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Friday, July 19, 2013


Joining us today is author Cathy Perkins. Cathy writes predominantly financial-based mysteries but enjoys exploring the relationship aspect of her characters' lives. Her suspense writing lurks behind a financial day-job, where she learned firsthand the camouflage, hide in plain sight, skills employed by her villains. Learn more about Cathy and her books at her website. – AP  


Thanks for letting me visit with you today at Killer Crafts and Crafty Killer.  Along with celebrating the release of For Love or Money, my amateur sleuth/romantic mystery from Entangled Publishing, I've been thinking a lot about character this week. You always have such great characters here on your blog!

In fiction, characters who resonate with readers have staying power. I'm a huge mystery reader and series abound in this genre. These long running series feature some of my favorites – Jack Reacher, Jane Rizzoli, Eve Dallas, Harry Bosch, Stephanie Bond, Joe Pike, Lou Boldt, Tess Monaghan, Bobbie Faye Sumrall. I could go on forever, but I also love the stand-alone characters from authors such as Kristan Higgins and Susan Elizabeth Phillips.

And who can forget the ensemble cast from Suzanne Brockmann's Troubleshooters? As each team member took turns stepping into the spotlight, the rest of the crew were on hand to lend support. We got to see what happened next to each couple, while following a new developing relationship. (And were carried along as they saved the world or at least some portion of it.)

I think my favorite characters resonate because we see ourselves in them. There are heroes (Harry Potter), villains (Lord Voldemort) and anti-heroes (Snape), for example. And maybe there's a tiny bit of each one of them in us.

So a great hero has flaws. A great villain has strengths. Just like real people.

Stories can be action adventures, capers, romances or dystopian trilogies, but for me, a story is ultimately about character. When we read characters who resonate with us, who make us want to be brave, who make us fearful, who bring out the best--or the worst--of our personalities, we have engaged with the story on an intimate level. We're part of the story, not observers.

It feels odd to mention my books in the same post as my favorite authors. I look back to my first book (which thankfully only a handful of people read before it went to live under the bed with the dust bunnies) and see how much I've learned. In the next heartbeat, I turn to my favorite authors and strive to learn even more! But one of the things that's made me happy with For Love or Money has been reader notes and comments about how much they love the characters—Holly's the woman next door; JC, the guy down the street. Real people they can relate to, the kind they'd meet for Happy Hour at the local winery, to play Bunco, or any of the other ways we hang out with friends. They relate to how passionate each is about their job, their goals—and each other.

The mystery has twists and the chemistry between Holly and JC was a riot to write, but relating to the characters already has readers asking when the next book in the series will be released.

As an author, I'm humbled. And working on craft so the next book will be even better. :)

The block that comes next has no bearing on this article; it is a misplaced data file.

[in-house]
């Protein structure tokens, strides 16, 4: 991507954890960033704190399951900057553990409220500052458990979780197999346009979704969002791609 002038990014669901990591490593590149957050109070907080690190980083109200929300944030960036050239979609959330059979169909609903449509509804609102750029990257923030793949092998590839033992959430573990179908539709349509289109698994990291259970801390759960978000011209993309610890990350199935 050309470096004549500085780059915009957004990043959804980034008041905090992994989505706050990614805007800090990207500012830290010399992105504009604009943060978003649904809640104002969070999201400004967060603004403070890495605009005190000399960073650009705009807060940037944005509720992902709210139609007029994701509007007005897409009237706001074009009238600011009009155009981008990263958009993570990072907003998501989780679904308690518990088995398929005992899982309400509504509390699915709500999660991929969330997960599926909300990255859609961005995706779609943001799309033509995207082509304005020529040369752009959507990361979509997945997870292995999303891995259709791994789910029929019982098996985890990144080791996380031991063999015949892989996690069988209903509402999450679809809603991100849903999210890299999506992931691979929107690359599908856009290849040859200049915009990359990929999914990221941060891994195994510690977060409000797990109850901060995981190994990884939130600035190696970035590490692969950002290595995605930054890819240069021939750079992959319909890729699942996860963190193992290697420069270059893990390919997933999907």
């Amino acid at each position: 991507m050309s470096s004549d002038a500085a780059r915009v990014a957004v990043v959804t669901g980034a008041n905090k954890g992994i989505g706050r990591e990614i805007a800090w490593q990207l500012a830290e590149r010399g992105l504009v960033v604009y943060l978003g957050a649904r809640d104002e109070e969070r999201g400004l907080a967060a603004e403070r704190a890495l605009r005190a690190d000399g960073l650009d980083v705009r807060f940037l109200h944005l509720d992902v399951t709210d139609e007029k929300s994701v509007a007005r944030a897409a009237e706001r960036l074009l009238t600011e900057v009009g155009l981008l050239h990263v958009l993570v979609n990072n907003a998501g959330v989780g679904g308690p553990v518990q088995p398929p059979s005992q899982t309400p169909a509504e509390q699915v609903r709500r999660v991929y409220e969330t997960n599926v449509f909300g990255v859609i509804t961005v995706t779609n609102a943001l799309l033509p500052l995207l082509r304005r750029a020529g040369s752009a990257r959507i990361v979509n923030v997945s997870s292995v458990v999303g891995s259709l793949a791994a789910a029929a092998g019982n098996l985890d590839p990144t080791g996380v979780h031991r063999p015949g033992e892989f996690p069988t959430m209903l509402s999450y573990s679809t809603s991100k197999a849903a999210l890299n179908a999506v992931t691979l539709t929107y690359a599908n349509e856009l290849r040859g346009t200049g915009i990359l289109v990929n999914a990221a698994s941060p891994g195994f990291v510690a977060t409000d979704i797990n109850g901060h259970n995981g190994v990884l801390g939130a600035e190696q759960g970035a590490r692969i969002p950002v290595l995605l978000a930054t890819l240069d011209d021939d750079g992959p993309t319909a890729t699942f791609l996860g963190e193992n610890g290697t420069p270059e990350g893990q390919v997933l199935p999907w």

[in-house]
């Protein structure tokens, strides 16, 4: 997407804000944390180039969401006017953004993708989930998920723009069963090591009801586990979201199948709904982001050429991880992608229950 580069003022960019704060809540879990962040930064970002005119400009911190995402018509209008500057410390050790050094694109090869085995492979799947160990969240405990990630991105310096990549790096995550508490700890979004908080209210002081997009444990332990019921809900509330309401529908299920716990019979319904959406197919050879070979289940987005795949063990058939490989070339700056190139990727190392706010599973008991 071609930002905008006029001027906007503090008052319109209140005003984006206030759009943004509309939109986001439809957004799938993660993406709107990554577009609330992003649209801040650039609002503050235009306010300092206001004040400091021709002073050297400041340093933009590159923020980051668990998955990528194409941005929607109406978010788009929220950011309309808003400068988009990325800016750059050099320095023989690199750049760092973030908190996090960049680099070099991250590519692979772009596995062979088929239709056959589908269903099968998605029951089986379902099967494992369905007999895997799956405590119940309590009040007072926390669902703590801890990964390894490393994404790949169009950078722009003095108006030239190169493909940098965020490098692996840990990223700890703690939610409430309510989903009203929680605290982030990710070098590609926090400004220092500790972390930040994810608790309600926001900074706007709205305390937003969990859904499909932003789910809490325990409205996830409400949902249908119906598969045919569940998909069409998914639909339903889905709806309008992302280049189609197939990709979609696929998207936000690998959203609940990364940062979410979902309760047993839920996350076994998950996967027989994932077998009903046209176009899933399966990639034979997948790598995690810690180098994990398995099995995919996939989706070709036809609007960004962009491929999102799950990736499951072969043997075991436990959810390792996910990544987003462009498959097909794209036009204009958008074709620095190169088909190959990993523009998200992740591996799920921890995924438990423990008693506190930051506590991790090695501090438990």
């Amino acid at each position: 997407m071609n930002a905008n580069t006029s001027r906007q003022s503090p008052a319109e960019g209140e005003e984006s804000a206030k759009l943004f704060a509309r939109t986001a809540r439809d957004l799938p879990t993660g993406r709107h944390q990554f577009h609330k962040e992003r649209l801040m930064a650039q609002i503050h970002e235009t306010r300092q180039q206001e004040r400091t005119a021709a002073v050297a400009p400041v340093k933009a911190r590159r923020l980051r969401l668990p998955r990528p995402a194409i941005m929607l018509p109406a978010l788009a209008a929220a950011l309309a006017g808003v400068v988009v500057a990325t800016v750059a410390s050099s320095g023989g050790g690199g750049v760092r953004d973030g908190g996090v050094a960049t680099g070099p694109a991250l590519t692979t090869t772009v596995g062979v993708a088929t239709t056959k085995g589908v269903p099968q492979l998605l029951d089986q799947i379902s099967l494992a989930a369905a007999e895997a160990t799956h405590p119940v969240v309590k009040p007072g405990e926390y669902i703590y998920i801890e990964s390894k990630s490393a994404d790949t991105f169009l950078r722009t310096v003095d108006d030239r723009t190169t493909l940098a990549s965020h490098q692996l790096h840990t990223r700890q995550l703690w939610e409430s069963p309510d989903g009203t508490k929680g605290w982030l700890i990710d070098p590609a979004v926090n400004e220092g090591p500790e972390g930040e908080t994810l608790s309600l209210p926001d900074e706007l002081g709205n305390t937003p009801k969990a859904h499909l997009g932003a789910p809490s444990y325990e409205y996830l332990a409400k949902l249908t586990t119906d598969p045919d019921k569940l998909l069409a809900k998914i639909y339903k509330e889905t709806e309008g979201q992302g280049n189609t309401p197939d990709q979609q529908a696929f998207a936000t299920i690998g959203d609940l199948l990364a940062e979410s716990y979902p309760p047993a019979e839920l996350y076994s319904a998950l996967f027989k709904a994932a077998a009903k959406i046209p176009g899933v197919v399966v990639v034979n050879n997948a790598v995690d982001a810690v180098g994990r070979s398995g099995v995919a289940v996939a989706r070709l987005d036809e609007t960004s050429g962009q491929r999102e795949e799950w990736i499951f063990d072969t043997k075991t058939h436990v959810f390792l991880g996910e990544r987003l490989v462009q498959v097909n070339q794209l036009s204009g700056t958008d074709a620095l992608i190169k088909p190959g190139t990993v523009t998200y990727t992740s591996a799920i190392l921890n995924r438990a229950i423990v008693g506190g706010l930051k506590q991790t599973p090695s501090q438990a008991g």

Who's your favorite character and why?

For Love or Money

When Holly Price trips over a friend’s dead body while hiking, her life takes a nosedive into a world of intrigue and danger. The verdict is murder—and Holly is the prime suspect. Of course, the fact that the infinitely sexy—and very pissed off—cop threatening to arrest her is JC Dimitrak, who just happens to be Holly’s jilted ex-fiancĂ©, doesn’t help matters.

To protect her future, her business...and her heart...the intrepid forensic accountant must use all her considerable investigative skills to follow the money through an intricate web of shadow companies, while staying one step ahead of her ex-fiancĂ©. She better solve the case before the real killer decides CPA stands for Certified Pain in the Ass...and the next dead body found beside the river is Holly’s.


CathyP said...

Thanks for letting me visit today!

Characters are always the best part of the story for me. I'm looking forward to hearing about everyone's favorites.

Vonnie said...

Snort. Love the CPA. Very good point that the villains must have strengths (otherwise they become cardboard cut-outs).

CathyP said...

Thanks for stopping by Vonnie

The best villains for me are ones who have a reason for what they do. Day of the Jackal is my 'go to' story for pointing out a talented author who made my pull for the assassin!

Holly was such fun to write - turning that CPA expectation on its head :) I'm working on the second book in the series and can't wait to see what Holly & JC are up to next.

Sandy Cody said...

I think you're right in that some characters resonate with us because we see something of ourselves in them - quite often something we don't like to admit is there.

CathyP said...

Hi Sandy -

Sometimes it's hard to admit that the things that resonate aren't the ones we'd like to highlight!

I think that's one of the fabulous challenges for author - to create a character that people relate to. Good, bad or OMG, yeah, so lived next door to that dude (or dude-ette) -and use those connections to pull the reader into the story.

For me, sometimes it's digging deep inside to find that character. Other times, it's channeling a person into the role.

The whole time I was writing Honor Code, I heard a woman I knew named Caroline (yep, the book's dedicated to her). She's the most amazing woman who gives her heart to her friends and her foster kids - and I really wanted to celebrate the unsung heroes like her.